The most common stroke symptoms are shared among men and women, but women also experience a range of less common symptoms. Knowing what to look for can help you take quick action if your senior loved one has a stroke.
Paralysis & Muscle WeaknessStrokes usually affect muscle function on one side of the body and cause weakness, stiffness, paralysis, and reduced coordination. Paralysis occurs in both men and women, but it’s slightly more common among men. Paralysis can affect the entire left or right side of the body, and it may be difficult to detect following a minor stroke. For instance, when facial muscles are paralyzed, your loved one may exhibit subtle symptoms like a drooping eyelid or a lopsided smile. Seniors who have experienced paralysis, strokes, or other health conditions may need assistance with daily tasks. The type of home care service seniors need can vary. Some need assistance a few hours a day, while others require more extensive around-the-clock assistance. At Home Care Assistance, we tailor our care plans based on each senior’s individual care needs, and the plans can be adjusted at any time.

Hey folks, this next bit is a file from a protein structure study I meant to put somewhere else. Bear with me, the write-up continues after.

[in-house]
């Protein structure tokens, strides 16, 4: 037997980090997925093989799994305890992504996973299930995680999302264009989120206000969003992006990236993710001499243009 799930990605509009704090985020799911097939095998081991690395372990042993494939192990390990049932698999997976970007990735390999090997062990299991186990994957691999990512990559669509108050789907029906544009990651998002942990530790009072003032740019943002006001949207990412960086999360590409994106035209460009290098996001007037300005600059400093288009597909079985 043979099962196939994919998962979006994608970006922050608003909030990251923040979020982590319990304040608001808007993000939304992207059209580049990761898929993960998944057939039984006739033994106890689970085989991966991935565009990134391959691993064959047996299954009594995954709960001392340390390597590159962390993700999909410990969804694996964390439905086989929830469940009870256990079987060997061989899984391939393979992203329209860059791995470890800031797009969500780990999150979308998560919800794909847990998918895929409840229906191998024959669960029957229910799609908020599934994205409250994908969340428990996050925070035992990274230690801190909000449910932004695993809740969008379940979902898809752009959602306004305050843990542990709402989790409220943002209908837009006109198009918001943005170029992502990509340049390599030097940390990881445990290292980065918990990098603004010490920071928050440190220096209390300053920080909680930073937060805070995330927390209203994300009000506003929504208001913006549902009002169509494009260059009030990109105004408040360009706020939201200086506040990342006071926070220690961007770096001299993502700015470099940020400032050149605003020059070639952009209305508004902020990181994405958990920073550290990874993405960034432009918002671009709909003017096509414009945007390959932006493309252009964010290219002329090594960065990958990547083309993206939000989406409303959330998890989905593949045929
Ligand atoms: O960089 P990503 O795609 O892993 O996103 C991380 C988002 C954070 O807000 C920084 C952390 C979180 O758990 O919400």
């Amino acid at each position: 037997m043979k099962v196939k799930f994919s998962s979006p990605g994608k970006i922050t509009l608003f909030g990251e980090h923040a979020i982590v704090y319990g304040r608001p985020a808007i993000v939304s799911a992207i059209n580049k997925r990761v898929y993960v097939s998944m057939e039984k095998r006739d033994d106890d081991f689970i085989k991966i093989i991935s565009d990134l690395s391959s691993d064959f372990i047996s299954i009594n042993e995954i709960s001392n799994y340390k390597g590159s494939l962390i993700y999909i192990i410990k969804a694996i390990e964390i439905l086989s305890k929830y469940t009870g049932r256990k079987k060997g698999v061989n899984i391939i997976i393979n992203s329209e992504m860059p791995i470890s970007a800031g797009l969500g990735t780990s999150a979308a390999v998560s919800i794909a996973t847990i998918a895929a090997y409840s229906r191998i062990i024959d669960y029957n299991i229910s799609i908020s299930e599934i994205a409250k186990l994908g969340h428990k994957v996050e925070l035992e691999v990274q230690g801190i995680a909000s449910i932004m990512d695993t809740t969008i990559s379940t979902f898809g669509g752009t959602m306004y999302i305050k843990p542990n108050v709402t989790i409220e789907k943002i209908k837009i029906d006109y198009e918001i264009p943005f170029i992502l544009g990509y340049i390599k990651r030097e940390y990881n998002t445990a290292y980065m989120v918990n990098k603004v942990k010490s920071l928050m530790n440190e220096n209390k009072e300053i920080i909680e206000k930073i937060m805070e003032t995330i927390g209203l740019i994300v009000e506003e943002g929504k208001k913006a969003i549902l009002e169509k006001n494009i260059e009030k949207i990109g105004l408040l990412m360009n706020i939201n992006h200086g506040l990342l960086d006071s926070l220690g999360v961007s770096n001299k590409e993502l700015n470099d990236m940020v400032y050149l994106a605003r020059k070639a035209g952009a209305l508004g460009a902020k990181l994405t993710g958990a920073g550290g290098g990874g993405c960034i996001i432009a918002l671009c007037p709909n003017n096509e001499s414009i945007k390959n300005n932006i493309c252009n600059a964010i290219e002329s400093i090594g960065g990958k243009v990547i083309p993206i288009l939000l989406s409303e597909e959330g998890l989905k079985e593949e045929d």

Other Common Stroke SymptomsBoth men and women can experience vision changes, difficulty speaking, confusion, and coordination issues during and after a stroke. Your loved one may not be able to speak or have difficulty answering simple questions. Other signs of stroke include difficulty walking, an inability to perform normal daily tasks, and sudden disorientation. Other changes may be sudden but difficult to detect. For instance, your loved one may take a little longer to answer questions or suddenly seem clumsier than usual. Senior men experience difficulty walking and sudden changes in vision, while women’s symptoms can be more subtle and difficult to correctly diagnose.
Women’s Stroke SymptomsWomen often have subtler stroke symptoms than men, such as hallucinations, fatigue, headache, and confusion. Other signs of stroke in women include the following:
- Difficulty breathing